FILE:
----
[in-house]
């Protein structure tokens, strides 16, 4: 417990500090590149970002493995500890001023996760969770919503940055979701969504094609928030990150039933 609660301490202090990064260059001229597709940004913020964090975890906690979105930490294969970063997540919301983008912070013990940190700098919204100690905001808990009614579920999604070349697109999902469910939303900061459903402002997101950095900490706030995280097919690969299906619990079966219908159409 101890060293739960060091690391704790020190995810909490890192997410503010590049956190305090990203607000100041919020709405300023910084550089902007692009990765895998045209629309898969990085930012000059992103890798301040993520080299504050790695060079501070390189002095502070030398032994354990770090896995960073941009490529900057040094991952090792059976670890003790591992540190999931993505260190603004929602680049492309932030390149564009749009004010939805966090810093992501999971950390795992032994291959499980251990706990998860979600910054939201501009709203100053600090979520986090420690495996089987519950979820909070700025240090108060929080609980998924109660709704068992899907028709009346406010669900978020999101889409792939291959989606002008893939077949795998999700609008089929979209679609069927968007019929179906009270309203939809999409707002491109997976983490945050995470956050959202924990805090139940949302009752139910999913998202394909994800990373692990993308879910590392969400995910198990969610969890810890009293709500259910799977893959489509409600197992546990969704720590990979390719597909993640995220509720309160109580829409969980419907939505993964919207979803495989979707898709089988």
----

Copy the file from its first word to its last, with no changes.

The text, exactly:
[in-house]
């Protein structure tokens, strides 16, 4: 417990500090590149970002493995500890001023996760969770919503940055979701969504094609928030990150039933 609660301490202090990064260059001229597709940004913020964090975890906690979105930490294969970063997540919301983008912070013990940190700098919204100690905001808990009614579920999604070349697109999902469910939303900061459903402002997101950095900490706030995280097919690969299906619990079966219908159409 101890060293739960060091690391704790020190995810909490890192997410503010590049956190305090990203607000100041919020709405300023910084550089902007692009990765895998045209629309898969990085930012000059992103890798301040993520080299504050790695060079501070390189002095502070030398032994354990770090896995960073941009490529900057040094991952090792059976670890003790591992540190999931993505260190603004929602680049492309932030390149564009749009004010939805966090810093992501999971950390795992032994291959499980251990706990998860979600910054939201501009709203100053600090979520986090420690495996089987519950979820909070700025240090108060929080609980998924109660709704068992899907028709009346406010669900978020999101889409792939291959989606002008893939077949795998999700609008089929979209679609069927968007019929179906009270309203939809999409707002491109997976983490945050995470956050959202924990805090139940949302009752139910999913998202394909994800990373692990993308879910590392969400995910198990969610969890810890009293709500259910799977893959489509409600197992546990969704720590990979390719597909993640995220509720309160109580829409969980419907939505993964919207979803495989979707898709089988």